While maintaining control of the wrist, Covington will hip in and flatten his opponent. Once there, it’s largely a matter of whether his foe presents the neck or stays flat that determines whether Covington will earn a submission or technical knockout stoppage.
The arm-triangle often presents itself from a similar situation. As Covington hangs on the wrist, his other arm can wrap around the arm and neck to really weigh down on his opponent. If his opponent tries to turn to his back, he’ll fall directly into the arm-triangle.
Defensively, Covington was submitted by Warlley Alves’ nasty guillotine choke in his ninth professional fight. It’s not too uncommon for high-level wrestlers to suffer a submission loss like that early in their fight careers, as they can be a bit too confident that the submission will fail. Since then, Covington has done a nice job of securing the proper angle outside of his opponents leg when threatened by the guillotine.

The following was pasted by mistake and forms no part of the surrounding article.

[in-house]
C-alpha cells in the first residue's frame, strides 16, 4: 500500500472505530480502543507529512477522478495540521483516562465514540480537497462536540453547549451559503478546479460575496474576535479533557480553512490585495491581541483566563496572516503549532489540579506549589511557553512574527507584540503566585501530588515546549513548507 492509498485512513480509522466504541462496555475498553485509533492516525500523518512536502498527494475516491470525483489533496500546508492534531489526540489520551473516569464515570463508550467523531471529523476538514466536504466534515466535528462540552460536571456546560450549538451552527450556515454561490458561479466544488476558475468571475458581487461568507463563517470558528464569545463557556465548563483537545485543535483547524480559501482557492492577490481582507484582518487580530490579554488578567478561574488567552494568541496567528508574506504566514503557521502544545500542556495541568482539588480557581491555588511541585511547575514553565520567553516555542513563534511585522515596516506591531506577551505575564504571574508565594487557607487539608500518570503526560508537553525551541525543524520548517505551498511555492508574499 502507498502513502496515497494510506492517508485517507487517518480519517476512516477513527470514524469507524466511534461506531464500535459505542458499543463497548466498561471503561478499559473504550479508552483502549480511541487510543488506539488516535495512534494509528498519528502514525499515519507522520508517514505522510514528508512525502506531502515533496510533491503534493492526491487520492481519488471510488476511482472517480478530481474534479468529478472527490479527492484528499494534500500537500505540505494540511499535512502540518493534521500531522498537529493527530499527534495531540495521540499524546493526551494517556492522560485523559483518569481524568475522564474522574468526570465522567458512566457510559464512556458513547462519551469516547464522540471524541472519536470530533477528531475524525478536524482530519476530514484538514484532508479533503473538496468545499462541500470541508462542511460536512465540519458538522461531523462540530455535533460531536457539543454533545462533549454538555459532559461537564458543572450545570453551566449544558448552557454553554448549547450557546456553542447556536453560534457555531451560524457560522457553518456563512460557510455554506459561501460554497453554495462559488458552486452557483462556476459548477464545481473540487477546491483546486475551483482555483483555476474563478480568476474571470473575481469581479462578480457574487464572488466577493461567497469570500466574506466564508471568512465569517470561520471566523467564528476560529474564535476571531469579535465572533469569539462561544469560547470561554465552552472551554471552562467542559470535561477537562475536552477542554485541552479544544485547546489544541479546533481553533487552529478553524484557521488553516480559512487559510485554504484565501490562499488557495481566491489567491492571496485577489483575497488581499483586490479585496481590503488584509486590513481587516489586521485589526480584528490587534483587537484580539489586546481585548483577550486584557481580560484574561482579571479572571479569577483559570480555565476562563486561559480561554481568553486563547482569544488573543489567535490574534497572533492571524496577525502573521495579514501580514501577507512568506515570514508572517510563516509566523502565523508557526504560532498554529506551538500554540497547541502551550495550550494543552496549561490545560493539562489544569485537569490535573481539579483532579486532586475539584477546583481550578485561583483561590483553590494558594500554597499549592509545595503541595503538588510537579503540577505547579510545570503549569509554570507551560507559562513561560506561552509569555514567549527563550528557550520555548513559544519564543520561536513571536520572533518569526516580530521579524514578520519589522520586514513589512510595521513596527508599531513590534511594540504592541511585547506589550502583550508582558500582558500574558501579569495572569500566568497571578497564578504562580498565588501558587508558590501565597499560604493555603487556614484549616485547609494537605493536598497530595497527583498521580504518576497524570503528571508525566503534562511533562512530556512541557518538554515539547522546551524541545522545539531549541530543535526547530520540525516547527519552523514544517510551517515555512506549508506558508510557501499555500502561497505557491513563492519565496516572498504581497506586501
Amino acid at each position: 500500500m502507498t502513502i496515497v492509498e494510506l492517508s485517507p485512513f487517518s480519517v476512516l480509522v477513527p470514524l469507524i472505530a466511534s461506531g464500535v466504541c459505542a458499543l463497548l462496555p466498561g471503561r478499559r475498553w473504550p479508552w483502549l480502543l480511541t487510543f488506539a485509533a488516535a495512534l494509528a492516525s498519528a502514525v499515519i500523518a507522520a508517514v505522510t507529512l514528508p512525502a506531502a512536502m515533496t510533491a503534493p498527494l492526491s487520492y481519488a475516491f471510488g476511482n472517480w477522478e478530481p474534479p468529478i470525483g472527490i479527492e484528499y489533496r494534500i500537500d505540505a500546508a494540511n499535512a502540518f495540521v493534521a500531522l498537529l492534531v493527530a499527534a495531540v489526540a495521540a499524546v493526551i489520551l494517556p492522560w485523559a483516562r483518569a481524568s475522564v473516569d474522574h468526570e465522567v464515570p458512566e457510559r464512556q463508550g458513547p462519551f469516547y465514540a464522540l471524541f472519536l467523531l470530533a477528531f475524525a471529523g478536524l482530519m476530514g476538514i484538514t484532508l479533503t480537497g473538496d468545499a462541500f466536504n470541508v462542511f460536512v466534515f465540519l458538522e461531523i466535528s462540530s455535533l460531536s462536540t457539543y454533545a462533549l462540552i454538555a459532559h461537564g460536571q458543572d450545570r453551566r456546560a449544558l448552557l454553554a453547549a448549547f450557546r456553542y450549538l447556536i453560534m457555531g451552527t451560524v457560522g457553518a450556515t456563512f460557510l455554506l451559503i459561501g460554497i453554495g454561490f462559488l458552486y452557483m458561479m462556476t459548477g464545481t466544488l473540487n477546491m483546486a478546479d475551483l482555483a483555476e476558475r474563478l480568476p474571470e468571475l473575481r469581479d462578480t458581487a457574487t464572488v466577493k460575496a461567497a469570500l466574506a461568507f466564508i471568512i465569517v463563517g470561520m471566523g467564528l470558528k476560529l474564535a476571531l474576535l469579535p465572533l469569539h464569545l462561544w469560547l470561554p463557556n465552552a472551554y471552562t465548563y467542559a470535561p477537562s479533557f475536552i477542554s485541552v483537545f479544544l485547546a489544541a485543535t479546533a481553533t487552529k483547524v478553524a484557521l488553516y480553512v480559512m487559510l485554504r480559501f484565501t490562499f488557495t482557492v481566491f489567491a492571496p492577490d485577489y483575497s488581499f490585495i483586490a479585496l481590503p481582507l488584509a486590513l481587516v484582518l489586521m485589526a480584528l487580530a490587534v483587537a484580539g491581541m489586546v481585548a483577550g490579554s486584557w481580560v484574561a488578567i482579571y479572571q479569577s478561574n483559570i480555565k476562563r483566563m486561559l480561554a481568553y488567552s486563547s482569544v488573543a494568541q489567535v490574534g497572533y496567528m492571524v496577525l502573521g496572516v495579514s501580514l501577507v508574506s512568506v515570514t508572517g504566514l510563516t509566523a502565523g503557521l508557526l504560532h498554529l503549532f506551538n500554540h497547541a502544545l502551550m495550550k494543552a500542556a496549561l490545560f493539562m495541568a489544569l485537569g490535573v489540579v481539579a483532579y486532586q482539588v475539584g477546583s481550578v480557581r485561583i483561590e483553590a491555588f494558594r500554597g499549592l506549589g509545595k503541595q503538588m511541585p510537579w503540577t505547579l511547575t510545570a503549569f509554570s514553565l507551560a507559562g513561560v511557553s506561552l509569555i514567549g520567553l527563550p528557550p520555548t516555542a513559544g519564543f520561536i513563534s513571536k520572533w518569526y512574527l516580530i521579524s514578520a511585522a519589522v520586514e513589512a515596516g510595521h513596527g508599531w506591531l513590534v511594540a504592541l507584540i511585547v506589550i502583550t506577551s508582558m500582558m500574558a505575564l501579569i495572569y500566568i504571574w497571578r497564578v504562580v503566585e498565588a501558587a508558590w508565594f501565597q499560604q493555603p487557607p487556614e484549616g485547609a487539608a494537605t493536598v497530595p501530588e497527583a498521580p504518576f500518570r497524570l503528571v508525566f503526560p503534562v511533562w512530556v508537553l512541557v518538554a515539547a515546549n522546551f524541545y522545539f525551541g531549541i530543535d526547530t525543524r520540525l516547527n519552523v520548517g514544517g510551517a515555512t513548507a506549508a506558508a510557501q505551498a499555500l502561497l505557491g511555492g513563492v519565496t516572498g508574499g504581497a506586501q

Covington remains one of the most dangerous contenders at 170 pounds. If he can put on an impressive performance in his return bout, he’s immediately back in the immediate title mix, likely one more fight at most away from another shot at the belt.
Remember that MMAmania.com will deliver LIVE round-by-round, blow-by-blow coverage of the entire UFC Vegas 11 fight card this weekend, starting with the ESPN+ “Prelims” matches, which are scheduled to begin at 5 p.m. ET, then the remaining main card balance on ESPN+ 8 p.m. ET.
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Andrew Richardson, a Brazilian jiu-jitsu brown belt, is a professional fighter who trains at Team Alpha Male in Sacramento, California. In addition to learning alongside world-class talent, Andrew has scouted opponents and developed winning strategies for several of the sport’s most elite fighters.